Internal tools at Moving Labs
UX + interaction designer
Twelve weeks (part-time)
This project was part of an internal effort at Moving Labs to build our own tools for XR development. We hoped to address our own needs first and then release them for others to build on top of.
Although the design was never produced, these high-fidelity mockups explore styling, typography, and overall proportions.
Since we were a new team and hadn't worked together on XR development projects before, we couldn't look to an existing workflow to help us define our requirements. Creating three rough proto-personas helped us group and prioritize features from our exploration according to audiences and their potential motivations.
We focused on the first persona, using some rough user journeys of existing workflows like the one shown above to align team members around core tasks. With a hard look at schedule and resources, we came up with the following must-have features to support them:
Playing with existing cameras in VR applications helped us visualize possibilities and problems. One feature that stood out was the prevalence of a floating preview screen. I kept this idea since I found its feedback of what the camera was doing to be very helpful in learning how the devices worked and operating them.
Other cameras used a mix of VR controller buttons and floating button affordances to record. When acting out some rough scenarios with VRChat prototypes, I realized that many situations would require me to have my hands engaged with whatever UI elements I was documenting. Because of this, I focused on a floating button that would track player movement, thinking this would be especially useful for recording videos. I designed for easy wand selection or hand tracking button push by making the record button physically separate from the rest of the interface.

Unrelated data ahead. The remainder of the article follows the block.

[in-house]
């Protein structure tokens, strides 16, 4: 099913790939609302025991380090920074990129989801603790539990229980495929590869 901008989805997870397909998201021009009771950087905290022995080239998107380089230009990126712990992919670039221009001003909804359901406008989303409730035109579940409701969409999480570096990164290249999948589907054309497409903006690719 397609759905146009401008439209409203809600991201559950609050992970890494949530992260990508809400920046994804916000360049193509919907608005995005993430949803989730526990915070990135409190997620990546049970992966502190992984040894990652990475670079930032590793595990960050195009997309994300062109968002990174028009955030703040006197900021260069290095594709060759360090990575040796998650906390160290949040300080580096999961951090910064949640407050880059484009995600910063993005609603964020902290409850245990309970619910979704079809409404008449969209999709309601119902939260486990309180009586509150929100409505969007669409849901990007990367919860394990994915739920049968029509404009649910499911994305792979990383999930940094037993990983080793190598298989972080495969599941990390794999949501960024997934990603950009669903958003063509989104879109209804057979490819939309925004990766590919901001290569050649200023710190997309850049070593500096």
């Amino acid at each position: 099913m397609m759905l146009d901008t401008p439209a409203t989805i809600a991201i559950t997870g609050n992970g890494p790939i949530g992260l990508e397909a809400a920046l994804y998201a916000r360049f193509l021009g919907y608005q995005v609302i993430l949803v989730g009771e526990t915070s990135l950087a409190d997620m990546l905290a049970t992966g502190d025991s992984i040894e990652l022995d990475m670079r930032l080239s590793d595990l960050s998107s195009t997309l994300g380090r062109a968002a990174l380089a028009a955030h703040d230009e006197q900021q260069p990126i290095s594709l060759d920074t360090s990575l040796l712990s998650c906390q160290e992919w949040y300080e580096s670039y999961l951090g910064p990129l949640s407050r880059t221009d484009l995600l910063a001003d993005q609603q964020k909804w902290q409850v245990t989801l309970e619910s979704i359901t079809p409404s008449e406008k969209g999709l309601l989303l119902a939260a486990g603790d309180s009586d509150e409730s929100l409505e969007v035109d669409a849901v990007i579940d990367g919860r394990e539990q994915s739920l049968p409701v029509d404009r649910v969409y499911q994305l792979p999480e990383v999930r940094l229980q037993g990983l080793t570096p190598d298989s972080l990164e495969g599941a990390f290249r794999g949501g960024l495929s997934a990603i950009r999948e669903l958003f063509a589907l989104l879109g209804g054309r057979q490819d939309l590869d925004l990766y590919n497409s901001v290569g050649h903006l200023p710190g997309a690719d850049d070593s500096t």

The minimized size also allowed for it to be conveniently grabbed if users preferred to use the controller trigger for recording, which was potentially more convenient for taking multiple stills rather than using wand selection if one hand could be free to hold the record button.
We anticipated mostly needing a first person view of the scene but also thought of some instances where walking through trigger volumes or other larger-scale interactions might need to be documented from an external view. I sketched a virtual drone (in the style of Snap's IRL Pixy product) that indicated camera position in 3d space and was an affordance for repositioning the camera.
I also anticipated that, similar to doing bug reporting or UI audits in 2d screen design, I would need to review recent images and possibly retake or re-record footage before ending the app session. To help with this, I designed a recent image/viewfinder and image gallery that could be expanded as the camera was flipped over.
When testing out a rough prototype in VRChat, I realized that the initial recent image size was too small. After this, I changed my designs so that the last image was displayed more prominently as the 3d ui flipped over, rather than immediately showing the image gallery. Although we didn't see many examples of interactions like this, Gravity Sketch's controller menu does something similar, using the three-dimensionality of the interface very well to divide up groups of content and buttons.
I created this Unity prototype to test some interface controls, yielding valuable insights about the "ergonomics" of the camera.
I did our first initial tests using VRChat as a quick and sharable prototyping platform. These helped us visualize some of the design questions about where UI elements would live in the scene and what kinds of UI would be most comfortable to operate. By providing a canvas to improvise on, they also helped us get a sense for filling in what we might design for people in the future in VR.
Having VRChat’s prefabs ready to go also helped us uncover some new ideas through playful interactions, like this one below where a follow camera tracks an avatar as they run around drawing lines with a pen. We realized that in lieu of creating more fully developed VR scenarios, we could instead stage some of the building blocks to help us get clear on what kinds of spatial interactions we might need to be documenting.
The project ended before we were able to block out a full list of these and test a staging/improv space. VRChat seemed an ideal way to create a space like this with interactable objects and quickly share a link that other team members could use to jump in and test things out together or asynchronously.